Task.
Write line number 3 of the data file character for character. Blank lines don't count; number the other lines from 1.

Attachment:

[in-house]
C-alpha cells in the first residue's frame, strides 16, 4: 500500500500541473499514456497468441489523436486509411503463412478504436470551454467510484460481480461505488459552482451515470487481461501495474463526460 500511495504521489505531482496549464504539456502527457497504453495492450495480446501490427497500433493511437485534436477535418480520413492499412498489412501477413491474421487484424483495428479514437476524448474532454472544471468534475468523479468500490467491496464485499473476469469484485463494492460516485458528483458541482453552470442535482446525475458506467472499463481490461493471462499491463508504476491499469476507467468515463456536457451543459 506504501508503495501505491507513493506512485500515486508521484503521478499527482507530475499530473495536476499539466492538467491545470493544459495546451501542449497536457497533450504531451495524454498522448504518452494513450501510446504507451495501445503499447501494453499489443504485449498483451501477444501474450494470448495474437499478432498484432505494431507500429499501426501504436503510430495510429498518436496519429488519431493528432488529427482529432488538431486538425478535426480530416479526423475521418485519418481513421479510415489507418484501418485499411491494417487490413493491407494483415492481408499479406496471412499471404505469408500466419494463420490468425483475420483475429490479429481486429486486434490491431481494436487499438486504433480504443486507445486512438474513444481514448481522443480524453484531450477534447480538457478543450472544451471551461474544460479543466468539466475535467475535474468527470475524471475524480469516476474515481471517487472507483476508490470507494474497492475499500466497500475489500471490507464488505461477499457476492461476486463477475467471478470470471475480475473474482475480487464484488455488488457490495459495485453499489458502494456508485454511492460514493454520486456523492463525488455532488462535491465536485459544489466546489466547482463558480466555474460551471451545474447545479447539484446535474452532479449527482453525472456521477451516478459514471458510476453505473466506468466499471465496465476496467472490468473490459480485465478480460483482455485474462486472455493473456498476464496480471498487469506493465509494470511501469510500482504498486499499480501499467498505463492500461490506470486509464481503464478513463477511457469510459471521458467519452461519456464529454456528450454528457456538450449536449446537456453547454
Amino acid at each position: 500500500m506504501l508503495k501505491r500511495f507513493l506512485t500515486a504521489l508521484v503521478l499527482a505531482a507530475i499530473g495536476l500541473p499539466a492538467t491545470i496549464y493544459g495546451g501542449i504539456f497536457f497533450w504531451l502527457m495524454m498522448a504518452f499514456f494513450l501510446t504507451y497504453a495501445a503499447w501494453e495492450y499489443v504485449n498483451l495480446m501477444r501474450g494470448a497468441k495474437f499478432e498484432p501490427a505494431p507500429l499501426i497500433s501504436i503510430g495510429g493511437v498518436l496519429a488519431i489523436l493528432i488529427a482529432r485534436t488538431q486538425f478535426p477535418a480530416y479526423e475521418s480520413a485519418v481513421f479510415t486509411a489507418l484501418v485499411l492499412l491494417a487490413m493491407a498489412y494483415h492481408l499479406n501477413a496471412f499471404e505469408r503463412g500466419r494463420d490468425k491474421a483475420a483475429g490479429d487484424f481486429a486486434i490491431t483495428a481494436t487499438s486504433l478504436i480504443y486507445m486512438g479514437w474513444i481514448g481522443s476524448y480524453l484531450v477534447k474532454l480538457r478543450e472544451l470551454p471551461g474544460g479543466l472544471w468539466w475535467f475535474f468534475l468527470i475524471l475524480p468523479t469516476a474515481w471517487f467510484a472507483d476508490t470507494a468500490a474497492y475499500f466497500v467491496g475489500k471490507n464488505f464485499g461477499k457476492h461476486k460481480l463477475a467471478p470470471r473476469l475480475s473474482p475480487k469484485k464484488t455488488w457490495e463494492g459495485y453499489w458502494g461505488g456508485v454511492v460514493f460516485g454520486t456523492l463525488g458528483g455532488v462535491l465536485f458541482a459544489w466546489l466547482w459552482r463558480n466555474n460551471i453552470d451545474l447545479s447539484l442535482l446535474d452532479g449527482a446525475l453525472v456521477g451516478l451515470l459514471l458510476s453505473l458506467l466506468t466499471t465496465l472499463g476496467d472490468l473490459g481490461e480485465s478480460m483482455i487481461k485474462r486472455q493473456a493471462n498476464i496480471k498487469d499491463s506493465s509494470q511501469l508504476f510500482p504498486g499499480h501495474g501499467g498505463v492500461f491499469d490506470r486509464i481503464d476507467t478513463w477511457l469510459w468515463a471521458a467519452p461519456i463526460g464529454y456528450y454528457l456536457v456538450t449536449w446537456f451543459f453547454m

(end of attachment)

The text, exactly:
Amino acid at each position: 500500500m506504501l508503495k501505491r500511495f507513493l506512485t500515486a504521489l508521484v503521478l499527482a505531482a507530475i499530473g495536476l500541473p499539466a492538467t491545470i496549464y493544459g495546451g501542449i504539456f497536457f497533450w504531451l502527457m495524454m498522448a504518452f499514456f494513450l501510446t504507451y497504453a495501445a503499447w501494453e495492450y499489443v504485449n498483451l495480446m501477444r501474450g494470448a497468441k495474437f499478432e498484432p501490427a505494431p507500429l499501426i497500433s501504436i503510430g495510429g493511437v498518436l496519429a488519431i489523436l493528432i488529427a482529432r485534436t488538431q486538425f478535426p477535418a480530416y479526423e475521418s480520413a485519418v481513421f479510415t486509411a489507418l484501418v485499411l492499412l491494417a487490413m493491407a498489412y494483415h492481408l499479406n501477413a496471412f499471404e505469408r503463412g500466419r494463420d490468425k491474421a483475420a483475429g490479429d487484424f481486429a486486434i490491431t483495428a481494436t487499438s486504433l478504436i480504443y486507445m486512438g479514437w474513444i481514448g481522443s476524448y480524453l484531450v477534447k474532454l480538457r478543450e472544451l470551454p471551461g474544460g479543466l472544471w468539466w475535467f475535474f468534475l468527470i475524471l475524480p468523479t469516476a474515481w471517487f467510484a472507483d476508490t470507494a468500490a474497492y475499500f466497500v467491496g475489500k471490507n464488505f464485499g461477499k457476492h461476486k460481480l463477475a467471478p470470471r473476469l475480475s473474482p475480487k469484485k464484488t455488488w457490495e463494492g459495485y453499489w458502494g461505488g456508485v454511492v460514493f460516485g454520486t456523492l463525488g458528483g455532488v462535491l465536485f458541482a459544489w466546489l466547482w459552482r463558480n466555474n460551471i453552470d451545474l447545479s447539484l442535482l446535474d452532479g449527482a446525475l453525472v456521477g451516478l451515470l459514471l458510476s453505473l458506467l466506468t466499471t465496465l472499463g476496467d472490468l473490459g481490461e480485465s478480460m483482455i487481461k485474462r486472455q493473456a493471462n498476464i496480471k498487469d499491463s506493465s509494470q511501469l508504476f510500482p504498486g499499480h501495474g501499467g498505463v492500461f491499469d490506470r486509464i481503464d476507467t478513463w477511457l469510459w468515463a471521458a467519452p461519456i463526460g464529454y456528450y454528457l456536457v456538450t449536449w446537456f451543459f453547454m